My advice for anyone struggling with having a parent with cancer is to appreciate the little moments and to not be afraid to get the help you need.
You have two choices: you could spend all day dwelling on the fact that life isn't like it used to be or how much it sucks seeing my mom feeling so bad during chemo weeks. You could scream and cry to whatever Gods may be out there about how unfair it all is. Or you can treasure the little moments that aren't good but aren't all that bad and love the moments that are good. Maybe the good moments aren't as good as they used to be, but honestly, that's what makes them all the more special. We may not be able to go shopping as much as we used to, but that just makes the rare moment we do get to run up to Target and spend more money than we should, extra special. My mom might have to lay in bed all day some days, but that what makes watching "Say Yes to the Dress" marathons and eating ice cream in be with her some of my favorite moments of my day.
Also, NEVER be afraid to get the help you need. Whether it's therapy, exercise, self-care activities, or just venting to anyone you can, it's important to remember to take care of yourself. As cliche as it may sound, it's true that if you can't take care of yourself, you can't take care of your parent. They need you to be as okay as you can be. That doesn't mean being perfect, happy, and shoving your true feelings to the deepest corner of your mind. Being ok means taking care of yourself and taking things day by day. Being ok is realizing that sometimes all you can do is just survive today and tomorrow and the day after that If your parent sees you are fighting, they will have the strength to fight. Break down and cry if you need to, scream if you need to, crying in front of your parent is always better than plastering on a fake smile. You may not have cancer, but your health, mental and physical, is still important. At the end of the day, you still need to live your life and you can't truly live if you don't try to take care of yourself.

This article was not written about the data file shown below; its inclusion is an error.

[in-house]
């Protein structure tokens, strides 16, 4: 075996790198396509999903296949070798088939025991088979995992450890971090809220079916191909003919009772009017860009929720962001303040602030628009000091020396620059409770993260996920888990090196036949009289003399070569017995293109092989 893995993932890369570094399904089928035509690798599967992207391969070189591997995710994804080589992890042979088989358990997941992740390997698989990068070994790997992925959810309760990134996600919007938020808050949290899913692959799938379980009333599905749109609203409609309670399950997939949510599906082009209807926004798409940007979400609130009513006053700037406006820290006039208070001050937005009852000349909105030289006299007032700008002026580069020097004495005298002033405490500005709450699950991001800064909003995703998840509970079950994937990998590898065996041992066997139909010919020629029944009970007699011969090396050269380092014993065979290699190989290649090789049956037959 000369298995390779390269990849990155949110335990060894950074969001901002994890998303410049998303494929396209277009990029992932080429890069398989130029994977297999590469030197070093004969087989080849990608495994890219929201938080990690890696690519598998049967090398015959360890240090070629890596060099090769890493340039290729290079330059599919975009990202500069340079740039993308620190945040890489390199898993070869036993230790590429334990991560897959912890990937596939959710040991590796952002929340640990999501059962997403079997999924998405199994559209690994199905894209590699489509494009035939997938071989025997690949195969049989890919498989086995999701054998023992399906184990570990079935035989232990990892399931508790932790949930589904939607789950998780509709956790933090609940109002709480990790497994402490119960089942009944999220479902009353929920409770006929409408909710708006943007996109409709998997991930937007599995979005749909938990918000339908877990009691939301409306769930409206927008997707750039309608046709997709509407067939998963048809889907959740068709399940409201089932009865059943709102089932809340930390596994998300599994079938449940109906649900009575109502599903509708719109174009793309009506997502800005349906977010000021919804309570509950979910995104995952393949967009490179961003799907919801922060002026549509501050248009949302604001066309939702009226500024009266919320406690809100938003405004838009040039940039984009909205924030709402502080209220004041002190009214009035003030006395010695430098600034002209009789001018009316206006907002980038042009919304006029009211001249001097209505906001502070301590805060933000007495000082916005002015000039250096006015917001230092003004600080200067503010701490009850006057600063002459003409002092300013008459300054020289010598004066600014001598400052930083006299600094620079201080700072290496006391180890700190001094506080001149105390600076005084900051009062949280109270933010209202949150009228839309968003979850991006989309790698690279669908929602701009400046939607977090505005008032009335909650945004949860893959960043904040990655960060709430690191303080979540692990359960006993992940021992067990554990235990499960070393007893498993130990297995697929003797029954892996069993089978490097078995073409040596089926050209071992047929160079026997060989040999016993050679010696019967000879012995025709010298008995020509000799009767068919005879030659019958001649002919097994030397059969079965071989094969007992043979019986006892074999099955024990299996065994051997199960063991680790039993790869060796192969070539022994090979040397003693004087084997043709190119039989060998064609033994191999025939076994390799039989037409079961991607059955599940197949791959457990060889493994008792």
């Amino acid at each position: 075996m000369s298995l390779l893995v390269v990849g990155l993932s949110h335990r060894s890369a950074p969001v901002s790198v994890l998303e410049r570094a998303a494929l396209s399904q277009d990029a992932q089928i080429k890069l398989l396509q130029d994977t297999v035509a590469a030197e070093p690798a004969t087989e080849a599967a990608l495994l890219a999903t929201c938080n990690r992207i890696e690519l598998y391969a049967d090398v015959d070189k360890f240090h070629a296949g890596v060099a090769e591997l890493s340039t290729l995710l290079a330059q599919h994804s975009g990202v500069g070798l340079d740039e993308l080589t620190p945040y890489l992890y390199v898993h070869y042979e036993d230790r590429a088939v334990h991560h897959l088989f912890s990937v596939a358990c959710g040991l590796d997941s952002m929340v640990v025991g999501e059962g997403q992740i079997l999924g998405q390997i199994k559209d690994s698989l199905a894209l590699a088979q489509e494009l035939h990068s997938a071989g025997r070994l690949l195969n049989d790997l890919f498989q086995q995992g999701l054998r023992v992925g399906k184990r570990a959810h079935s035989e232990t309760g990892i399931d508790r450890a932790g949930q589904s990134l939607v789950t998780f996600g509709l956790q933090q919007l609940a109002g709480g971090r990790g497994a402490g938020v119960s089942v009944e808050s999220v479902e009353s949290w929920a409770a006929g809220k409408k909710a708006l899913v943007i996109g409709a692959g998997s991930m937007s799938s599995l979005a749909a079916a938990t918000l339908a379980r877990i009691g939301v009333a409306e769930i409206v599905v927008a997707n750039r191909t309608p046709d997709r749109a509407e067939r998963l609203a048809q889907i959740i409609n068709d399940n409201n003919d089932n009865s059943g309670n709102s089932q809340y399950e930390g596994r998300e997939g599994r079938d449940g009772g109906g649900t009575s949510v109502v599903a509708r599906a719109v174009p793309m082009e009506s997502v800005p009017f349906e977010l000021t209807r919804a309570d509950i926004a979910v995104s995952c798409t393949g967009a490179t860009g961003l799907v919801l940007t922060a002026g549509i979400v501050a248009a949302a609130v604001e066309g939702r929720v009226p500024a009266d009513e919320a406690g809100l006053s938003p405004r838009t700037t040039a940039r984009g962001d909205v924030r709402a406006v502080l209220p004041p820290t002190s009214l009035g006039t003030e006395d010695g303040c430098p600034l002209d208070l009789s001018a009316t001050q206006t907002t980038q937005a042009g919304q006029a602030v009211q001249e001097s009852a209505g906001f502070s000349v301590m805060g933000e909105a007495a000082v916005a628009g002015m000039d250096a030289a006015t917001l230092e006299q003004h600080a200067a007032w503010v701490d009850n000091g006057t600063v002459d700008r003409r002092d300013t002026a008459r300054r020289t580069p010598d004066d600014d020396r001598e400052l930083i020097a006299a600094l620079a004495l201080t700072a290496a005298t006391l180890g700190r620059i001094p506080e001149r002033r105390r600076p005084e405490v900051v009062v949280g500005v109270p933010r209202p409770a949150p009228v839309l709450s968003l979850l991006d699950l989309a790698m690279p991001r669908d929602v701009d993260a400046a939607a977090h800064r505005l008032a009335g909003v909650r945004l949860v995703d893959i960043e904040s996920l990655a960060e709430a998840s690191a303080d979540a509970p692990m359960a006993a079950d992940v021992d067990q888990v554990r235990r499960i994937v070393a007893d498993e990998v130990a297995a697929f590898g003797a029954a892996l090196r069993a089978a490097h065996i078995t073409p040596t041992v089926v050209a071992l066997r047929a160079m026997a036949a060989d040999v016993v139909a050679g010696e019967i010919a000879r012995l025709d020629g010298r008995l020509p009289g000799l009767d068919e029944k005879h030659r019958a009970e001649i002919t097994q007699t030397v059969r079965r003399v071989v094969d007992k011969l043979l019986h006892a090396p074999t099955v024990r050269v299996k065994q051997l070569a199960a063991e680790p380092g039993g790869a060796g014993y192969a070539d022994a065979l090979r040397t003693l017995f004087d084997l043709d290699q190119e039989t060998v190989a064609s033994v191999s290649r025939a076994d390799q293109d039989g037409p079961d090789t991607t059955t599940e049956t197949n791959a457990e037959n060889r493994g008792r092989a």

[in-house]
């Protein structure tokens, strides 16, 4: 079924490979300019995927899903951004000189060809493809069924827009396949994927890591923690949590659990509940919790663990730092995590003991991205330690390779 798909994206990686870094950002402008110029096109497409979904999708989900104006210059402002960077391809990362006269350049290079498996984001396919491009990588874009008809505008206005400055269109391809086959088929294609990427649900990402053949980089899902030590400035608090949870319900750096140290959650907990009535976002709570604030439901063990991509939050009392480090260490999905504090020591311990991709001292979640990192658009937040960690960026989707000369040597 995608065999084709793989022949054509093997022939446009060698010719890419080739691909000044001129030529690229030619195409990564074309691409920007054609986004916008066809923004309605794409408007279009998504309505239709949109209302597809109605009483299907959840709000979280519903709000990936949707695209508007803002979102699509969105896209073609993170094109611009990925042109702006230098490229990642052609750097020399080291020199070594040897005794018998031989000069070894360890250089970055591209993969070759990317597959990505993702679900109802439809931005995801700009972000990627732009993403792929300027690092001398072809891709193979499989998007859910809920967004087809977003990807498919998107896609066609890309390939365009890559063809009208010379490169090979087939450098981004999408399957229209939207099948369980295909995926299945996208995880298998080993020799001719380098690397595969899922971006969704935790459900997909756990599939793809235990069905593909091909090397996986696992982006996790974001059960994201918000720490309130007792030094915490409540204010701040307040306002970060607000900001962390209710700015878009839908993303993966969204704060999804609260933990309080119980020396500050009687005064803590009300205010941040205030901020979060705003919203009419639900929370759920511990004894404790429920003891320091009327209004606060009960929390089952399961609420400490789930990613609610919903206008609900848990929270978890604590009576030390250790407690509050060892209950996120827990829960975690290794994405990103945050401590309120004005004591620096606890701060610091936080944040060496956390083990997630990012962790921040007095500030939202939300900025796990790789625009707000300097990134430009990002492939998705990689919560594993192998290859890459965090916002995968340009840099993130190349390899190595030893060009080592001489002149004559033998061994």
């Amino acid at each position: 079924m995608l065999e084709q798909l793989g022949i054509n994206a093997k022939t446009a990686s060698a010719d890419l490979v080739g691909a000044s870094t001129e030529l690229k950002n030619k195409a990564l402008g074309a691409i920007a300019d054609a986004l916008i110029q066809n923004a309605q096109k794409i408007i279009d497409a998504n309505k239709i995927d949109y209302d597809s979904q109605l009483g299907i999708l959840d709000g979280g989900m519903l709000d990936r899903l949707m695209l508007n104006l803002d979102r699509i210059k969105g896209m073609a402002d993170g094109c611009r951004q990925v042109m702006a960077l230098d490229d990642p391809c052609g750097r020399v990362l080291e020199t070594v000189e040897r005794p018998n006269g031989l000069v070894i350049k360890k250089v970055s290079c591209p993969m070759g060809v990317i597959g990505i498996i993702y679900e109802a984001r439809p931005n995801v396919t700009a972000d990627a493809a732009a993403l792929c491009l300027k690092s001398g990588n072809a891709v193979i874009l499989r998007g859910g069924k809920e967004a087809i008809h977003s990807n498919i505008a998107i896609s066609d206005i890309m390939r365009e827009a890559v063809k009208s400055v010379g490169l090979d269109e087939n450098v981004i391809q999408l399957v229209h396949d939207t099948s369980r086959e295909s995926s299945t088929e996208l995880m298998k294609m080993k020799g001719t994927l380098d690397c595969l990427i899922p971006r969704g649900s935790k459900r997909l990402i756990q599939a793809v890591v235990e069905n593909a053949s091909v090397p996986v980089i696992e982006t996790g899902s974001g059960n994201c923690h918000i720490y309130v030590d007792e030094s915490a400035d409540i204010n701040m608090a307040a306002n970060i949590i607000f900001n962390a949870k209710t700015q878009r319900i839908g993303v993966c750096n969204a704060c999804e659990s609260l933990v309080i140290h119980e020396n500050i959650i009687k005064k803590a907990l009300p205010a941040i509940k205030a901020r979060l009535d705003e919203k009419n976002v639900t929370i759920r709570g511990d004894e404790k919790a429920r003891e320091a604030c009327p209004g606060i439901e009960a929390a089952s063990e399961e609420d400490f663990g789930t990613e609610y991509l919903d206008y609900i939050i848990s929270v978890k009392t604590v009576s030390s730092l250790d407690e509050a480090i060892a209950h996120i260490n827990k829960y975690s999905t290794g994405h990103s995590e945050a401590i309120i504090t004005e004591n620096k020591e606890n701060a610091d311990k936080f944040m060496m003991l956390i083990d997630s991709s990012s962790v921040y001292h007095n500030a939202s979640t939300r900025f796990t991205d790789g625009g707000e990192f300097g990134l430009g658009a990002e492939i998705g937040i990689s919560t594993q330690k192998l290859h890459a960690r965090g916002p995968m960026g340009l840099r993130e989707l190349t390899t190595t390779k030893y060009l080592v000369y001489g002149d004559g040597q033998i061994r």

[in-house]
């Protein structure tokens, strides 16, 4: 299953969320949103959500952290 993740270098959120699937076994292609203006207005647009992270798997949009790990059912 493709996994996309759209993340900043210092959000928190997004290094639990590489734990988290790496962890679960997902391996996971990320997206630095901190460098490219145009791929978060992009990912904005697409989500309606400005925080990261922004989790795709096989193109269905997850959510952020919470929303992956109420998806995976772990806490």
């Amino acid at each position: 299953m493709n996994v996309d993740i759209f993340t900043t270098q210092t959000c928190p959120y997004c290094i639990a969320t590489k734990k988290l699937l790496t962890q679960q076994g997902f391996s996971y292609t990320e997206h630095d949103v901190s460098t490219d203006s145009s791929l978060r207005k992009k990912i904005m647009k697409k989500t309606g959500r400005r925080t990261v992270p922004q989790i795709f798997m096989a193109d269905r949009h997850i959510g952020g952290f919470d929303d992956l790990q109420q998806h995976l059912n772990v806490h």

If you've found yourself in the same situation that I have, or one day in the future you find yourself in this situation, know that you aren't alone. The brutal truth that no one tells you is that the pain and the fear will never go away. However, there are ways to ease the fear and pain. It's not about getting rid of the pain, it's about learning to cope with the pain. Sometimes all you can do is just get out of bed and face the day, and I know how hard that can be sometimes. It's ok if all you do is make it through the day, in fact, you're a complete badass for getting up and surviving each day. The goal isn't to have it all figure out and not feel any pain, the goal is to be able to say "this sucks ass, but this won't break me, I will get up every time this knocks me down". The truth is: you are strong, your parent is strong and you can do this.